During their win over United, City players covered a total of 119.63km, whereas in comparison Mourinho’s team covered only 111.34km. Clearly, for all the adulation and praise for his tactical innovation on the field, and rightly so, Guardiola also demands total commitment off the pitch, ensuring his players are at peak performance and are capable of fulfilling the exhaustive physical demands that his relentless possession based system requires.

LONDON, ENGLAND - SEPTEMBER 14: Mauricio Pochettino, Manager of Tottenham Hotspur and Leonardo Jardim head coach of AS Monaco look on during the UEFA Champions League match between Tottenham Hotspur FC and AS Monaco FC at Wembley Stadium on September 14, 2016 in London, England. (Photo by Shaun Botterill/Getty Images)

Mauricio Pochettino, Manager of Tottenham Hotspur and Leonardo Jardim head coach of AS Monaco look on during the UEFA Champions League match (Photo by Shaun Botterill/Getty Images)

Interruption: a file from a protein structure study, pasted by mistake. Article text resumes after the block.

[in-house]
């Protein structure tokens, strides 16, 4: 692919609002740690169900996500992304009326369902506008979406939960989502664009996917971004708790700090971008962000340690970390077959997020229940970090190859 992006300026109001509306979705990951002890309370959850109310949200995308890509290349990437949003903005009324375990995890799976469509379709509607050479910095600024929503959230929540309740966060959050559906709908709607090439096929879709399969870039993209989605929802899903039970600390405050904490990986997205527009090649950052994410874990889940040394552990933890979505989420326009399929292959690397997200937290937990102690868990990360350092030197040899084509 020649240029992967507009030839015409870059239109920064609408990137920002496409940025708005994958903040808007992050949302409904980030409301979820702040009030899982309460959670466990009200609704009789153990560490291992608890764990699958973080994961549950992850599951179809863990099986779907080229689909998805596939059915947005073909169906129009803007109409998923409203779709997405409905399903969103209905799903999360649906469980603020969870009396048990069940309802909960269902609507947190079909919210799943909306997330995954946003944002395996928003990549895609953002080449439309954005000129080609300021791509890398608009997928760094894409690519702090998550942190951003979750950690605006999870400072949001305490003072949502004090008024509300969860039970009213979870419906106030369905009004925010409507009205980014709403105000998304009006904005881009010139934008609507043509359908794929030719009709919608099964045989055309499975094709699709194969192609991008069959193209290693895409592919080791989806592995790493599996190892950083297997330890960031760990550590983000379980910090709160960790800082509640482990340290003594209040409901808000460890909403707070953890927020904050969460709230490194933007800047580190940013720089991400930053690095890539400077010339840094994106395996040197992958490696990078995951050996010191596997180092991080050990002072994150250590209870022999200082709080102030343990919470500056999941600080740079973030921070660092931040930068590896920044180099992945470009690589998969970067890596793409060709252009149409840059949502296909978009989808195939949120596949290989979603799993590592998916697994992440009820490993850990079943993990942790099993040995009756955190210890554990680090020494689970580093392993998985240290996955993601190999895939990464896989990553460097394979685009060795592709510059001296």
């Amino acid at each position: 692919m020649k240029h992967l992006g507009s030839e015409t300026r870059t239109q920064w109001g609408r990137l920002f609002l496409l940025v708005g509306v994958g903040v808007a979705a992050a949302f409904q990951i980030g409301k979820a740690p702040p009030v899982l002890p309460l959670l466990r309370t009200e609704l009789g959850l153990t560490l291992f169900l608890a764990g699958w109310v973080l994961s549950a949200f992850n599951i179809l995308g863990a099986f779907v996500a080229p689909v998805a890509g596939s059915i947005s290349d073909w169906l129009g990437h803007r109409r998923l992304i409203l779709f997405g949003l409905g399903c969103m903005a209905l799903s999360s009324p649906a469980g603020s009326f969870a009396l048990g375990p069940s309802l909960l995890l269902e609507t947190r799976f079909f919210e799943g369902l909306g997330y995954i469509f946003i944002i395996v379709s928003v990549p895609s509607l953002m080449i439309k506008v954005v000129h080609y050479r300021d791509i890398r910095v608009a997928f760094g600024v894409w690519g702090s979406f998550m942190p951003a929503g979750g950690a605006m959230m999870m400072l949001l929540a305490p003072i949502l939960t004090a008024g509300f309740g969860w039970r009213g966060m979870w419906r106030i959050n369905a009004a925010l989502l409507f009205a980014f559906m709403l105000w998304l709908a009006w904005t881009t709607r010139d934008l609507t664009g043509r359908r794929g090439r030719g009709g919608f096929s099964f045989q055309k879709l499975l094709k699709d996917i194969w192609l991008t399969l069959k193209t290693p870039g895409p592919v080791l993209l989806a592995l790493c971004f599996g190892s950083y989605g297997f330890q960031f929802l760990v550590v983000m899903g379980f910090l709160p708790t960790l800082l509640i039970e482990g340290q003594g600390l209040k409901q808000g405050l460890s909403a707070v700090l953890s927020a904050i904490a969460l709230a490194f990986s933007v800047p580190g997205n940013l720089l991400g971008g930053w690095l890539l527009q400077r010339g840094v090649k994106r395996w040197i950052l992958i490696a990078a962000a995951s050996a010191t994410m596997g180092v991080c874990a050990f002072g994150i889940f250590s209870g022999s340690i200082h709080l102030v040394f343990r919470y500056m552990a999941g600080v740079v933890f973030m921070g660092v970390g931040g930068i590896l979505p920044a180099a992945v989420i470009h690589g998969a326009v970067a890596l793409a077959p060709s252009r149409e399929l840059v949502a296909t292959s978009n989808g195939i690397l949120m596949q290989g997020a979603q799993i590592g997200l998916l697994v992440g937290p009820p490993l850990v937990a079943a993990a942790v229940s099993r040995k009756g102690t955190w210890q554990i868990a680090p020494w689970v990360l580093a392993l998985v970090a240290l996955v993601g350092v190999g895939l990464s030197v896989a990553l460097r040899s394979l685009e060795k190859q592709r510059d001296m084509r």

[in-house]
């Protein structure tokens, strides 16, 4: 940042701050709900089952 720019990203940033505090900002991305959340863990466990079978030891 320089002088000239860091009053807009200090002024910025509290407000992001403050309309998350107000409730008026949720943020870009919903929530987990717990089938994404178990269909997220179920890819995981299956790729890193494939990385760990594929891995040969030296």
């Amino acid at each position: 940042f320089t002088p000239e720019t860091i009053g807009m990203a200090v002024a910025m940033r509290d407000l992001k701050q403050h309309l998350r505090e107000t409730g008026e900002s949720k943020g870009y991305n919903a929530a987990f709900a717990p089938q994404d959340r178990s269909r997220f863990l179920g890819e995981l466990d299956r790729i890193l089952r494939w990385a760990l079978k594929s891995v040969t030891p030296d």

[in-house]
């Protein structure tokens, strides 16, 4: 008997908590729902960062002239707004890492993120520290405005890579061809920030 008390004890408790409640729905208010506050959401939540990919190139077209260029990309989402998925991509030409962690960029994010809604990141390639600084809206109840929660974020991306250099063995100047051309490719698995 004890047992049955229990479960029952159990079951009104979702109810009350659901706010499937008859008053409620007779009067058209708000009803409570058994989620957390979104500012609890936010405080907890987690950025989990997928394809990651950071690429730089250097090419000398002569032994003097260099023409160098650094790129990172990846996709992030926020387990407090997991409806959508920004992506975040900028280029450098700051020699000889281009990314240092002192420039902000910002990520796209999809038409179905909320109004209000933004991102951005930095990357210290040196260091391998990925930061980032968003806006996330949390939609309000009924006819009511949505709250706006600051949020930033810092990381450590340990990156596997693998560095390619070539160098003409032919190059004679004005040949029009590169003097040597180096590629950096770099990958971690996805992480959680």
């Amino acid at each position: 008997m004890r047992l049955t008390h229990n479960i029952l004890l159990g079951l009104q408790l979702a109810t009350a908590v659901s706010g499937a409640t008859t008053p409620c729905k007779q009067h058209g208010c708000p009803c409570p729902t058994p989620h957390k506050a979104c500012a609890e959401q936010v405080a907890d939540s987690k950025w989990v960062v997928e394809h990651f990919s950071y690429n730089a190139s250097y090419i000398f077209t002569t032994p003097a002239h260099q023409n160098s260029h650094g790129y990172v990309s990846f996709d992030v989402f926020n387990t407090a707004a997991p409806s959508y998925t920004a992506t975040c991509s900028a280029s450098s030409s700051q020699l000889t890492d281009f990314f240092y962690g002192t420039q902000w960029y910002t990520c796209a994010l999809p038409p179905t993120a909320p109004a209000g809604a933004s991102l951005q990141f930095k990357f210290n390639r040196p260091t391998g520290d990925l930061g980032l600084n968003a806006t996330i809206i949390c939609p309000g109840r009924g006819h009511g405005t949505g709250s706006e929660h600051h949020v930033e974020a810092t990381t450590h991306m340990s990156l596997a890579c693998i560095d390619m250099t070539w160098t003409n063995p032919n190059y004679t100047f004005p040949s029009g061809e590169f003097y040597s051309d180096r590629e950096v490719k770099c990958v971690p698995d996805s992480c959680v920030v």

And the Spaniard is not the only manager to place his faith in a high octane approach. Tottenham have been taken to a new level under the tutelage of Mauricio Pochettino, with a blend of astute transfer dealings, a few phenomenal young players beginning to flourish and an intense pressing style of football aimed at recovering the ball as quickly as they lose it and harassing their opponents into mistakes. Leicester won the league last season utilizing a formidable counter-attacking approach that specialised in them sacrificing possession in return for a lethal and devastating break of speed to intercept their opposition and a ruthless streak to ensure they capitalized on their chances when they came.

Liverpool have also begun to foster the now infamous ‘gegenpressing’ style that became the hallmark of Klopp’s supremely talented Dortmund team. A high intensity, rock n’ roll approach to football aimed at retrieving the ball, using the ball, and attacking at high intensity. Harass and pressurise the opponents and eventually they will make a mistake.